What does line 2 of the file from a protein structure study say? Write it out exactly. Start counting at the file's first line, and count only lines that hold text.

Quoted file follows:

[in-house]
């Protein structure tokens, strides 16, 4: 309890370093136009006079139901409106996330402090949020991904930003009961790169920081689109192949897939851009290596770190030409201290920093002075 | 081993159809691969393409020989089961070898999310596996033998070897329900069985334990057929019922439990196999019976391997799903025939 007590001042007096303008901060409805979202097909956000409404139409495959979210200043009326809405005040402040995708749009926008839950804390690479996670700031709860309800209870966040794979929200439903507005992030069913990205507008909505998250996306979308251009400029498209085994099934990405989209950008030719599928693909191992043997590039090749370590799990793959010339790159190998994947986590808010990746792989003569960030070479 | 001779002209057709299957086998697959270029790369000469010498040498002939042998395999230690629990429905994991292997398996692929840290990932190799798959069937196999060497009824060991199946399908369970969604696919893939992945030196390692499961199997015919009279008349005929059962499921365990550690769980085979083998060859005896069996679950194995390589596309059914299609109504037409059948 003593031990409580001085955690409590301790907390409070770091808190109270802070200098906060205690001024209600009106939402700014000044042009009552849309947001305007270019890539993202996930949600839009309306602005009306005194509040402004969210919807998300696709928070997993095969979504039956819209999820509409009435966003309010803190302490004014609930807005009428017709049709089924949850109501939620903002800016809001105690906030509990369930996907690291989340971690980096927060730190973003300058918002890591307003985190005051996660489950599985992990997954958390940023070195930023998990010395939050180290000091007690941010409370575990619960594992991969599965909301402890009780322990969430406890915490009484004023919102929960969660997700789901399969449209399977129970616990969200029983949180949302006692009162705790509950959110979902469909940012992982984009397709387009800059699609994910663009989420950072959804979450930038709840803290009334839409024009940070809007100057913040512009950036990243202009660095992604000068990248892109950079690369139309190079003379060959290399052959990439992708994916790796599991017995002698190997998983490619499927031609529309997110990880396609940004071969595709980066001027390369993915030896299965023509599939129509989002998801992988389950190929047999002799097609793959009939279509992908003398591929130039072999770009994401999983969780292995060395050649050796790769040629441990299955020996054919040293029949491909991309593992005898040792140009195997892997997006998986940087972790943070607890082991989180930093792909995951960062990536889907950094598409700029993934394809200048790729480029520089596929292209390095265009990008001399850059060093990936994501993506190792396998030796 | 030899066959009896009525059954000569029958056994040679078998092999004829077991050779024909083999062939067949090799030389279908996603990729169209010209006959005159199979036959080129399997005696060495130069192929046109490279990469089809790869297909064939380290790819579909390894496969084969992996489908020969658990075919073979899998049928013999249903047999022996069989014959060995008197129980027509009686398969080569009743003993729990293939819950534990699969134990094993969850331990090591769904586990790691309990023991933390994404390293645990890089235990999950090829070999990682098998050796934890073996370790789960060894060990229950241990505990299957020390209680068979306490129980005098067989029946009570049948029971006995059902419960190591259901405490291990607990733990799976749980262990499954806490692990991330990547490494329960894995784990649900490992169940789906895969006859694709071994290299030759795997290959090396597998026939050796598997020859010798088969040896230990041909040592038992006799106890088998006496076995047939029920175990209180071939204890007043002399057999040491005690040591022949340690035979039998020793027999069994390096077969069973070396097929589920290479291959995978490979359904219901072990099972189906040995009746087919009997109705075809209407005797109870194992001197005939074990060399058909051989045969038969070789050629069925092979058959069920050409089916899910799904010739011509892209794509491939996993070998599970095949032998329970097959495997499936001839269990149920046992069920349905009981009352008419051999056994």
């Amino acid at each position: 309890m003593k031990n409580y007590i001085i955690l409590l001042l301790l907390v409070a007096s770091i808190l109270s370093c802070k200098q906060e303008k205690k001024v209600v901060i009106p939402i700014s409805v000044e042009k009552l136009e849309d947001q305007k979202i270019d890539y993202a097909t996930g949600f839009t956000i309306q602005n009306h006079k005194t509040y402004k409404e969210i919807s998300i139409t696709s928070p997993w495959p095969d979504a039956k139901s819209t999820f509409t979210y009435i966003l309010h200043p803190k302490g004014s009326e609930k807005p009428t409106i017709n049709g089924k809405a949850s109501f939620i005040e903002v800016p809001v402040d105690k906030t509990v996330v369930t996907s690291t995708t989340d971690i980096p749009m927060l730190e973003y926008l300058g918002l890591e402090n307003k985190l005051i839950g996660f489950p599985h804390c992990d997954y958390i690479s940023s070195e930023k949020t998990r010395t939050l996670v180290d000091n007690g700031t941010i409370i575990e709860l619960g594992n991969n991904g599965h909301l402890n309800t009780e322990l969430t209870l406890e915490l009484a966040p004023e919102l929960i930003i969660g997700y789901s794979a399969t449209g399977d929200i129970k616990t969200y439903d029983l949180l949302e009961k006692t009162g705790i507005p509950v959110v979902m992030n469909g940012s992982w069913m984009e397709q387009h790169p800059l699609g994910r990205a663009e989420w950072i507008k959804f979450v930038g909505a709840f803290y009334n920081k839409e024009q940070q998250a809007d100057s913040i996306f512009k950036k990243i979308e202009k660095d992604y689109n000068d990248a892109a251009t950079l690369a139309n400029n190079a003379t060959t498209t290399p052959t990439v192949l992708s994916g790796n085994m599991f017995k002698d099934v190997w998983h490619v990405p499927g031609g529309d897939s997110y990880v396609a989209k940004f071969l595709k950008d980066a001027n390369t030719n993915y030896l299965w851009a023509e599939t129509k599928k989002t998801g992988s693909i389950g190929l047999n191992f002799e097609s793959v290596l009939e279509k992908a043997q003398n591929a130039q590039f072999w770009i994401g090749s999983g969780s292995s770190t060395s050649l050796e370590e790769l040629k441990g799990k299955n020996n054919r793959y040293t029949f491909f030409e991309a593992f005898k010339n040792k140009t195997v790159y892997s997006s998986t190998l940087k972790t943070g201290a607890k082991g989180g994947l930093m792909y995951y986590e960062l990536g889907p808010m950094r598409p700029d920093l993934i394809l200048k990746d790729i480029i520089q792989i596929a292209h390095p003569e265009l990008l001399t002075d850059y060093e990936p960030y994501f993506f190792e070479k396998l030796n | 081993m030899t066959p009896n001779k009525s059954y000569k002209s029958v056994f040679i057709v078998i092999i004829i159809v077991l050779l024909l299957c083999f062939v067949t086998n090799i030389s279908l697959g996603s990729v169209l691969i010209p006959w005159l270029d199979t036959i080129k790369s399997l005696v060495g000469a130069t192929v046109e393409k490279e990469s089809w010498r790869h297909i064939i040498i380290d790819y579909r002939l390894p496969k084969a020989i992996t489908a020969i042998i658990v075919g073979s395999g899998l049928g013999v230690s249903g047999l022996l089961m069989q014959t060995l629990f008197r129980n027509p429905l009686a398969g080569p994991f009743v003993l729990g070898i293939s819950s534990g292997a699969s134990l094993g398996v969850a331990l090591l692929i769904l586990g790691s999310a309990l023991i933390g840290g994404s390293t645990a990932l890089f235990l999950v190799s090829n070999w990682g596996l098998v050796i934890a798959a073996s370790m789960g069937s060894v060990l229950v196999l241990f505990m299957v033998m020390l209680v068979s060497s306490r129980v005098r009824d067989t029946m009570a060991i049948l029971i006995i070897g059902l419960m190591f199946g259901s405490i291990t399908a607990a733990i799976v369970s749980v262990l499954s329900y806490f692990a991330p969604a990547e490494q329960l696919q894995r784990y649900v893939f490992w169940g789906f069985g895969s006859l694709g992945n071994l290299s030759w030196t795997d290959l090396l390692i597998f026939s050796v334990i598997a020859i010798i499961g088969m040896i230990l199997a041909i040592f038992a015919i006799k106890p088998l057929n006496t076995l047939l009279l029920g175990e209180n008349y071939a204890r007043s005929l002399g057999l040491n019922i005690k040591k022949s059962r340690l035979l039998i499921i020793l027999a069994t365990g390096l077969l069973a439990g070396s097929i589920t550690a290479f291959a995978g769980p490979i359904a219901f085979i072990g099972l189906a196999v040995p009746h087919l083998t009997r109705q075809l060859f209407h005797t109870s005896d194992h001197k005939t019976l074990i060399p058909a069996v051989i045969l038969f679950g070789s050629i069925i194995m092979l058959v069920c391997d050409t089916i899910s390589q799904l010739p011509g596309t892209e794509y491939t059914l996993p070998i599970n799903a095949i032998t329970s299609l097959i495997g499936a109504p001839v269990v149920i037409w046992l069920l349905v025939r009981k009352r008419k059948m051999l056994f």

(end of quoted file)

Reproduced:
């Protein structure tokens, strides 16, 4: 309890370093136009006079139901409106996330402090949020991904930003009961790169920081689109192949897939851009290596770190030409201290920093002075 | 081993159809691969393409020989089961070898999310596996033998070897329900069985334990057929019922439990196999019976391997799903025939 007590001042007096303008901060409805979202097909956000409404139409495959979210200043009326809405005040402040995708749009926008839950804390690479996670700031709860309800209870966040794979929200439903507005992030069913990205507008909505998250996306979308251009400029498209085994099934990405989209950008030719599928693909191992043997590039090749370590799990793959010339790159190998994947986590808010990746792989003569960030070479 | 001779002209057709299957086998697959270029790369000469010498040498002939042998395999230690629990429905994991292997398996692929840290990932190799798959069937196999060497009824060991199946399908369970969604696919893939992945030196390692499961199997015919009279008349005929059962499921365990550690769980085979083998060859005896069996679950194995390589596309059914299609109504037409059948 003593031990409580001085955690409590301790907390409070770091808190109270802070200098906060205690001024209600009106939402700014000044042009009552849309947001305007270019890539993202996930949600839009309306602005009306005194509040402004969210919807998300696709928070997993095969979504039956819209999820509409009435966003309010803190302490004014609930807005009428017709049709089924949850109501939620903002800016809001105690906030509990369930996907690291989340971690980096927060730190973003300058918002890591307003985190005051996660489950599985992990997954958390940023070195930023998990010395939050180290000091007690941010409370575990619960594992991969599965909301402890009780322990969430406890915490009484004023919102929960969660997700789901399969449209399977129970616990969200029983949180949302006692009162705790509950959110979902469909940012992982984009397709387009800059699609994910663009989420950072959804979450930038709840803290009334839409024009940070809007100057913040512009950036990243202009660095992604000068990248892109950079690369139309190079003379060959290399052959990439992708994916790796599991017995002698190997998983490619499927031609529309997110990880396609940004071969595709980066001027390369993915030896299965023509599939129509989002998801992988389950190929047999002799097609793959009939279509992908003398591929130039072999770009994401999983969780292995060395050649050796790769040629441990299955020996054919040293029949491909991309593992005898040792140009195997892997997006998986940087972790943070607890082991989180930093792909995951960062990536889907950094598409700029993934394809200048790729480029520089596929292209390095265009990008001399850059060093990936994501993506190792396998030796 | 030899066959009896009525059954000569029958056994040679078998092999004829077991050779024909083999062939067949090799030389279908996603990729169209010209006959005159199979036959080129399997005696060495130069192929046109490279990469089809790869297909064939380290790819579909390894496969084969992996489908020969658990075919073979899998049928013999249903047999022996069989014959060995008197129980027509009686398969080569009743003993729990293939819950534990699969134990094993969850331990090591769904586990790691309990023991933390994404390293645990890089235990999950090829070999990682098998050796934890073996370790789960060894060990229950241990505990299957020390209680068979306490129980005098067989029946009570049948029971006995059902419960190591259901405490291990607990733990799976749980262990499954806490692990991330990547490494329960894995784990649900490992169940789906895969006859694709071994290299030759795997290959090396597998026939050796598997020859010798088969040896230990041909040592038992006799106890088998006496076995047939029920175990209180071939204890007043002399057999040491005690040591022949340690035979039998020793027999069994390096077969069973070396097929589920290479291959995978490979359904219901072990099972189906040995009746087919009997109705075809209407005797109870194992001197005939074990060399058909051989045969038969070789050629069925092979058959069920050409089916899910799904010739011509892209794509491939996993070998599970095949032998329970097959495997499936001839269990149920046992069920349905009981009352008419051999056994």